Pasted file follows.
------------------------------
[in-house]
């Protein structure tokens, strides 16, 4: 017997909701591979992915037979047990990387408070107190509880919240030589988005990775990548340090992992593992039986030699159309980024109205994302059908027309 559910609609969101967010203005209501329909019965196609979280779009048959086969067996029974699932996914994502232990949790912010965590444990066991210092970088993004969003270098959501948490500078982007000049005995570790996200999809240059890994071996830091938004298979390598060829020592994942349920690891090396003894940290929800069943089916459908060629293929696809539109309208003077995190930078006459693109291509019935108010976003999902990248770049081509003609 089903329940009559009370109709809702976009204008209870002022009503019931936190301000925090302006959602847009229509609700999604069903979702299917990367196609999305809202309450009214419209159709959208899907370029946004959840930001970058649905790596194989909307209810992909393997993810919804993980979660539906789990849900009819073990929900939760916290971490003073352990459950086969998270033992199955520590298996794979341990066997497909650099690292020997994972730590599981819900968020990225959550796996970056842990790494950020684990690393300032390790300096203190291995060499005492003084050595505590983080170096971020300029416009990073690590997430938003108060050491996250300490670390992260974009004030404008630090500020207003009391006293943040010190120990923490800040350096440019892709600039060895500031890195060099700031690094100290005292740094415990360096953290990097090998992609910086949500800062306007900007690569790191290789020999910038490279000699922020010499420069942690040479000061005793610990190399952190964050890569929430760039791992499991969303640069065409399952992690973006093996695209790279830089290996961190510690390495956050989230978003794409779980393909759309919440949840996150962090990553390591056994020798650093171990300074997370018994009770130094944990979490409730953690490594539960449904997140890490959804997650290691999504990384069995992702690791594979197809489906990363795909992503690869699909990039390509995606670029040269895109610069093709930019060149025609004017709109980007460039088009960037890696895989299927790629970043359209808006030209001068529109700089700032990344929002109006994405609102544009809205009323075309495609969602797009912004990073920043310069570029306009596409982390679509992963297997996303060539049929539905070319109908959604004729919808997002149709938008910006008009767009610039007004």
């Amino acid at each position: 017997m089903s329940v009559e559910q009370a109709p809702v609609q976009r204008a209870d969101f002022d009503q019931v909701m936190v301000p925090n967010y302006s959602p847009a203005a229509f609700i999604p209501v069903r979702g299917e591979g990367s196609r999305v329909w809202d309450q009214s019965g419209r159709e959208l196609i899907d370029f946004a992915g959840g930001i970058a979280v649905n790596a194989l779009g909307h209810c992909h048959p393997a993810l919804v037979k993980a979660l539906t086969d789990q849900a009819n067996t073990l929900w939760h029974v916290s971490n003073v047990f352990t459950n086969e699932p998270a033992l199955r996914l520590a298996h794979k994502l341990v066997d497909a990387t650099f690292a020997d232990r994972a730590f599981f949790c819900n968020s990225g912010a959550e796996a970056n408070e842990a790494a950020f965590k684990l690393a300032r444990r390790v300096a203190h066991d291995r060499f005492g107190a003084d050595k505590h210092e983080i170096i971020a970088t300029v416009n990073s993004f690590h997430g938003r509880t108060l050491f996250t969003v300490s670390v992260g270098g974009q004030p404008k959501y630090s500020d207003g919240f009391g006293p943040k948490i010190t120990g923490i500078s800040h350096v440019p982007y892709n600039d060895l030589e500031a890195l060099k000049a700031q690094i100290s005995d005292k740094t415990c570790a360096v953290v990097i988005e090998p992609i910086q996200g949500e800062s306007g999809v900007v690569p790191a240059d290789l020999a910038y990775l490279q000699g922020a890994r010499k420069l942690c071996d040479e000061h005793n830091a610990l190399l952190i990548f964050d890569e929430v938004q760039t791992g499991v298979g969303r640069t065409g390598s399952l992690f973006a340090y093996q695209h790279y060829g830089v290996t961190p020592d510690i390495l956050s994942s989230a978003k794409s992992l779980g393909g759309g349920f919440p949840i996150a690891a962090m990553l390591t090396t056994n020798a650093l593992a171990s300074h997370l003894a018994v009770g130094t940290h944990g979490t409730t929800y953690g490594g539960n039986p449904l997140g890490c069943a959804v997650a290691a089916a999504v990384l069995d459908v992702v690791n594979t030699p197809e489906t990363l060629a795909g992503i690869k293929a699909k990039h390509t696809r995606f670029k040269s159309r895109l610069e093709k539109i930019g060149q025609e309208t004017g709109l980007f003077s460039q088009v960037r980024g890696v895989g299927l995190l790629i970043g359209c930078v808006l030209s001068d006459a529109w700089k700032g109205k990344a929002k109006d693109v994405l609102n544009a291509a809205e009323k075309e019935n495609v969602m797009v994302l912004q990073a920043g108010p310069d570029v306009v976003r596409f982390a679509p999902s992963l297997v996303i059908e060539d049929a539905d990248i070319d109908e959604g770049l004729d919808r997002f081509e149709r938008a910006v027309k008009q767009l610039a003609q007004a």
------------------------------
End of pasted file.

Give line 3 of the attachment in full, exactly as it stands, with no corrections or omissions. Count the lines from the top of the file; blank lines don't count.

């Amino acid at each position: 017997m089903s329940v009559e559910q009370a109709p809702v609609q976009r204008a209870d969101f002022d009503q019931v909701m936190v301000p925090n967010y302006s959602p847009a203005a229509f609700i999604p209501v069903r979702g299917e591979g990367s196609r999305v329909w809202d309450q009214s019965g419209r159709e959208l196609i899907d370029f946004a992915g959840g930001i970058a979280v649905n790596a194989l779009g909307h209810c992909h048959p393997a993810l919804v037979k993980a979660l539906t086969d789990q849900a009819n067996t073990l929900w939760h029974v916290s971490n003073v047990f352990t459950n086969e699932p998270a033992l199955r996914l520590a298996h794979k994502l341990v066997d497909a990387t650099f690292a020997d232990r994972a730590f599981f949790c819900n968020s990225g912010a959550e796996a970056n408070e842990a790494a950020f965590k684990l690393a300032r444990r390790v300096a203190h066991d291995r060499f005492g107190a003084d050595k505590h210092e983080i170096i971020a970088t300029v416009n990073s993004f690590h997430g938003r509880t108060l050491f996250t969003v300490s670390v992260g270098g974009q004030p404008k959501y630090s500020d207003g919240f009391g006293p943040k948490i010190t120990g923490i500078s800040h350096v440019p982007y892709n600039d060895l030589e500031a890195l060099k000049a700031q690094i100290s005995d005292k740094t415990c570790a360096v953290v990097i988005e090998p992609i910086q996200g949500e800062s306007g999809v900007v690569p790191a240059d290789l020999a910038y990775l490279q000699g922020a890994r010499k420069l942690c071996d040479e000061h005793n830091a610990l190399l952190i990548f964050d890569e929430v938004q760039t791992g499991v298979g969303r640069t065409g390598s399952l992690f973006a340090y093996q695209h790279y060829g830089v290996t961190p020592d510690i390495l956050s994942s989230a978003k794409s992992l779980g393909g759309g349920f919440p949840i996150a690891a962090m990553l390591t090396t056994n020798a650093l593992a171990s300074h997370l003894a018994v009770g130094t940290h944990g979490t409730t929800y953690g490594g539960n039986p449904l997140g890490c069943a959804v997650a290691a089916a999504v990384l069995d459908v992702v690791n594979t030699p197809e489906t990363l060629a795909g992503i690869k293929a699909k990039h390509t696809r995606f670029k040269s159309r895109l610069e093709k539109i930019g060149q025609e309208t004017g709109l980007f003077s460039q088009v960037r980024g890696v895989g299927l995190l790629i970043g359209c930078v808006l030209s001068d006459a529109w700089k700032g109205k990344a929002k109006d693109v994405l609102n544009a291509a809205e009323k075309e019935n495609v969602m797009v994302l912004q990073a920043g108010p310069d570029v306009v976003r596409f982390a679509p999902s992963l297997v996303i059908e060539d049929a539905d990248i070319d109908e959604g770049l004729d919808r997002f081509e149709r938008a910006v027309k008009q767009l610039a003609q007004a």